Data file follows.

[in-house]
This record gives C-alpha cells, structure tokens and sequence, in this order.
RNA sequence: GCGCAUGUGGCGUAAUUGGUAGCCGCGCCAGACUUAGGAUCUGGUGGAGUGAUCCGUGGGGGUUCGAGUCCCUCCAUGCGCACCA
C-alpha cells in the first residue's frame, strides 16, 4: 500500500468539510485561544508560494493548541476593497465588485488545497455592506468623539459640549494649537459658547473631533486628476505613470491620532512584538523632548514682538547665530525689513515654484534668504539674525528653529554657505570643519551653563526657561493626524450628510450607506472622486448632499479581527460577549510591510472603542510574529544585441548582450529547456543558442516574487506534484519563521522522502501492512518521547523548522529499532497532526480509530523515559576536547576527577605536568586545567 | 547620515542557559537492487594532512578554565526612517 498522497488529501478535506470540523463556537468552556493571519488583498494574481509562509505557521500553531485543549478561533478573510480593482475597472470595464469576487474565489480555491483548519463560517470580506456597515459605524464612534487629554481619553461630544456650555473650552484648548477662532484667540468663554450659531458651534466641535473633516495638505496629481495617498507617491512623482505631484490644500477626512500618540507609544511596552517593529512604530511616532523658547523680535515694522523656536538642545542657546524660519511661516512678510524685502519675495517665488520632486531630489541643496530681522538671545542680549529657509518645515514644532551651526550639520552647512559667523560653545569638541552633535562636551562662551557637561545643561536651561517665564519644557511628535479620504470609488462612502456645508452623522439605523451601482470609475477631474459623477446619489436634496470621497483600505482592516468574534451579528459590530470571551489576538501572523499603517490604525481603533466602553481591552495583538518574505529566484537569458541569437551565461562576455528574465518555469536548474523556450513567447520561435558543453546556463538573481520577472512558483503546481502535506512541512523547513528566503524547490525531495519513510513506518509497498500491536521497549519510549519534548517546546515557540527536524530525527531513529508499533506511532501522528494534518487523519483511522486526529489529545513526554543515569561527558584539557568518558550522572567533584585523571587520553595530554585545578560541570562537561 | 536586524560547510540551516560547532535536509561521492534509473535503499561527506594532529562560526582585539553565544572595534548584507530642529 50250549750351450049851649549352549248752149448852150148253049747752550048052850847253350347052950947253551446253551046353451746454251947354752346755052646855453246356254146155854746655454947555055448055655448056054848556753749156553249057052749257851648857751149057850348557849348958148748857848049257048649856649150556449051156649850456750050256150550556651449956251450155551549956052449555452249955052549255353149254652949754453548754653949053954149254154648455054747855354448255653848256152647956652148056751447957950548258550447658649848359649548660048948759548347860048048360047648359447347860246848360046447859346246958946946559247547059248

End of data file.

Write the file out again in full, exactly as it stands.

[in-house]
This record gives C-alpha cells, structure tokens and sequence, in this order.
RNA sequence: GCGCAUGUGGCGUAAUUGGUAGCCGCGCCAGACUUAGGAUCUGGUGGAGUGAUCCGUGGGGGUUCGAGUCCCUCCAUGCGCACCA
C-alpha cells in the first residue's frame, strides 16, 4: 500500500468539510485561544508560494493548541476593497465588485488545497455592506468623539459640549494649537459658547473631533486628476505613470491620532512584538523632548514682538547665530525689513515654484534668504539674525528653529554657505570643519551653563526657561493626524450628510450607506472622486448632499479581527460577549510591510472603542510574529544585441548582450529547456543558442516574487506534484519563521522522502501492512518521547523548522529499532497532526480509530523515559576536547576527577605536568586545567 | 547620515542557559537492487594532512578554565526612517 498522497488529501478535506470540523463556537468552556493571519488583498494574481509562509505557521500553531485543549478561533478573510480593482475597472470595464469576487474565489480555491483548519463560517470580506456597515459605524464612534487629554481619553461630544456650555473650552484648548477662532484667540468663554450659531458651534466641535473633516495638505496629481495617498507617491512623482505631484490644500477626512500618540507609544511596552517593529512604530511616532523658547523680535515694522523656536538642545542657546524660519511661516512678510524685502519675495517665488520632486531630489541643496530681522538671545542680549529657509518645515514644532551651526550639520552647512559667523560653545569638541552633535562636551562662551557637561545643561536651561517665564519644557511628535479620504470609488462612502456645508452623522439605523451601482470609475477631474459623477446619489436634496470621497483600505482592516468574534451579528459590530470571551489576538501572523499603517490604525481603533466602553481591552495583538518574505529566484537569458541569437551565461562576455528574465518555469536548474523556450513567447520561435558543453546556463538573481520577472512558483503546481502535506512541512523547513528566503524547490525531495519513510513506518509497498500491536521497549519510549519534548517546546515557540527536524530525527531513529508499533506511532501522528494534518487523519483511522486526529489529545513526554543515569561527558584539557568518558550522572567533584585523571587520553595530554585545578560541570562537561 | 536586524560547510540551516560547532535536509561521492534509473535503499561527506594532529562560526582585539553565544572595534548584507530642529 50250549750351450049851649549352549248752149448852150148253049747752550048052850847253350347052950947253551446253551046353451746454251947354752346755052646855453246356254146155854746655454947555055448055655448056054848556753749156553249057052749257851648857751149057850348557849348958148748857848049257048649856649150556449051156649850456750050256150550556651449956251450155551549956052449555452249955052549255353149254652949754453548754653949053954149254154648455054747855354448255653848256152647956652148056751447957950548258550447658649848359649548660048948759548347860048048360047648359447347860246848360046447859346246958946946559247547059248